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Pinning for Business

By: Keri LaPlante

Hearing the word Pinterest makes my heart flutter. I sign in and am instantly happy. My boards offer inspiration on what to wear for the day, help with dinner, and info on how to work-off that same meal. My pins portray my best self. The self I would be if money and time were unlimited. I have on many occasions spent hours flicking through images of delightful treats, decorating options, crafts, and clothes.

But what does this mean for your business? It means access to thousands of happy consumers who use this site to share their likes and find others with similar tastes. I was shocked when a friend who works in social media said, “I don’t know why everyone thinks businesses should be on Pinterest.” “Why not?” I say! Pinterest isn’t like Facebook and Twitter. Users go to this site solely to pin things they like. If you, as a business, can capture the essence of your brand through Pinterest boards, think of all the exposure you can gain.

So how do you start? First you have to know your brand and what you want to accomplish with your Pinterest account. Create goals you want to reach. Create boards that your clients will find useful and that represent what you want people to think of when contemplating your spa. Pinterest is not meant for self-promotion, so don’t just start pinning products/services/pictures from your spa.

Food boards are always good, or go with something generic like ‘What We Like.’ That way you can start pinning and get more specific as you see what works. If your spa does hair, make-up or nails, you can do boards that incorporate these themes. Really, anything goes, just remember to keep your brand in mind as you pin. This isn’t what you personally like; it’s what most represents your spa. You can also find pins throughout the web and pin them with the ‘Pin It’ button. What way, you’re helping to build the community.

Once you’ve established yourself on Pinterest you can include pins with products or services that lead users back to your blog or website. Pinterest is not intended for peddling your goods, so if you do this incorrectly or too often, people will see what you’re up to and stop following. One way to ensure you’re not coming off too sales-y (that’s a technical term) is to pin valuable content. Don’t advertise by posting products or services you’re trying to sell, instead post a recipe used at your spa or tips on skin care between spa visits.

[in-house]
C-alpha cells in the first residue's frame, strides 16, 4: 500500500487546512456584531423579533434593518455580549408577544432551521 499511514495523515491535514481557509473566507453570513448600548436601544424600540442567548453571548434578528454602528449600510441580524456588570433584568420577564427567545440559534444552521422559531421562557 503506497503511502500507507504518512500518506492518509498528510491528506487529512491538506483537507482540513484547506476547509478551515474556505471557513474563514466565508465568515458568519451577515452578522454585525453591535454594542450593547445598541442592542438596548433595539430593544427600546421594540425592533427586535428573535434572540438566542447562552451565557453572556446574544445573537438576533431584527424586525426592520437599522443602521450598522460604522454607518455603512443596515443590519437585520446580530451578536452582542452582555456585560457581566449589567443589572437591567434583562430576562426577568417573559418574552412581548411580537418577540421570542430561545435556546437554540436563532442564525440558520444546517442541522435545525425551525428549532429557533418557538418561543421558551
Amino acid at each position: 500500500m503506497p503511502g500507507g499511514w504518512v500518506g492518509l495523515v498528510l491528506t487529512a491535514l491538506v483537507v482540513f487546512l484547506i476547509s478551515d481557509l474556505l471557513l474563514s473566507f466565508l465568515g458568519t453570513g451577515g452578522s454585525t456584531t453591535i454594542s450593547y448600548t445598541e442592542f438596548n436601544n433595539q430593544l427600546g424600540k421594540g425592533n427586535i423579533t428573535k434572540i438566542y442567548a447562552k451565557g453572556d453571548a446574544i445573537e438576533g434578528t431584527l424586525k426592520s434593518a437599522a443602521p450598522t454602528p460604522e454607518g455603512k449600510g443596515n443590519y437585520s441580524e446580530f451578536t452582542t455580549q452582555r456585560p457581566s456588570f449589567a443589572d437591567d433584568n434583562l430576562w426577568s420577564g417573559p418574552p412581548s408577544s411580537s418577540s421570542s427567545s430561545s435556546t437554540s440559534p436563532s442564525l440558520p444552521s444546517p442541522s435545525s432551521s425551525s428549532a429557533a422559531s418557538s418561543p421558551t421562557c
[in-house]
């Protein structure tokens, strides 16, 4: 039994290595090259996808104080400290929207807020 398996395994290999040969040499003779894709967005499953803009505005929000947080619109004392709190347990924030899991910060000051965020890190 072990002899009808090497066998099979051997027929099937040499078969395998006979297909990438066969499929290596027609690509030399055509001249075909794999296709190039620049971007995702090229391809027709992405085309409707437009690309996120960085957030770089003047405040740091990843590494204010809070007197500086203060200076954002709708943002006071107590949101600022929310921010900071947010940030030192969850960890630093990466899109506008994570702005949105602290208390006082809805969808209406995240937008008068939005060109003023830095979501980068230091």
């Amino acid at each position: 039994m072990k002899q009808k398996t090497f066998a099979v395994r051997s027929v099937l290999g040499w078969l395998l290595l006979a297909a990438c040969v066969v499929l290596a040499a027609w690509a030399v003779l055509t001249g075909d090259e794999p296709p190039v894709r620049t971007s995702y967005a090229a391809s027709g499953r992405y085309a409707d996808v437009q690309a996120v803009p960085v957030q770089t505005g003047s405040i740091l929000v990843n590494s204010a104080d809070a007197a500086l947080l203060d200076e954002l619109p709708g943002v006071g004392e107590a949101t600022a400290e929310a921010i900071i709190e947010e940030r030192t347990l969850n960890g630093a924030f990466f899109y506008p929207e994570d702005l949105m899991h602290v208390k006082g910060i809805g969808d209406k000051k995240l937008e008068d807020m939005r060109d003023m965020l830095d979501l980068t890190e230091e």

Now it’s my turn to endorse our content, but hopefully in a useful way. For inspiration to help you get going take a look at Spa Inc.’s Pinterest page.

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That’s me (and my neck tattoo) working away at the office on Spa Inc.’s Pinterest page.

5 Tips to Enhance an Online Presence


By Keri LaPlante

           MagNet is a big conference held for Canadian magazine professionals and it just happened this past week. I didn’t need to attend the conference to know just how much social media has changed the face of business, but each course further reinforced this idea. All the inspiring projects I heard about made me wonder how this has affected the spa industry and whether or not most spas are keeping up with the trends. It’s definitely time consuming and doesn’t come cheap, but being online is crucial to businesses that partially rely on word-of-mouth for sales. And let’s face it, in this day and age what business isn’t affected by word-of-mouth. Here are some tips to think about when creating/reviewing your online presence.

  1. It’s not only important for you to have a website so people can find you online, it’s also essential to have a good SEO (Search Engine Optimization) strategy. Include keywords in your website and blog set-up, so that when people search for a spa in your area, there you are. Make sure your site architecture is working effectively to ensure that spa goers get exactly what they need and then some.
  1. The more people can interact with your brand, the more likely they will want to visit your establishment. People want to get an idea of their experience. I am always shocked when a spa doesn’t have a website or their website doesn’t have pictures of their facilities. A picture says a thousand words and will bring business through the door.
  1. If you’re on social media, make sure you have a strategy. Start by finding your audience and learning the lay of the land, so to speak. Listen to the tone of the conversations and how your brand is seen, if it is mentioned at all. Check out the competition and the industry in general.
  1. Create specific goals for your social media efforts, so you can measure your progress and make adjustments where necessary. And, don’t forget to provide something of value to your audience; social media is not about shameless self-promotion.
  1. Be authentic. Be creative, try new things and don’t be afraid to fail.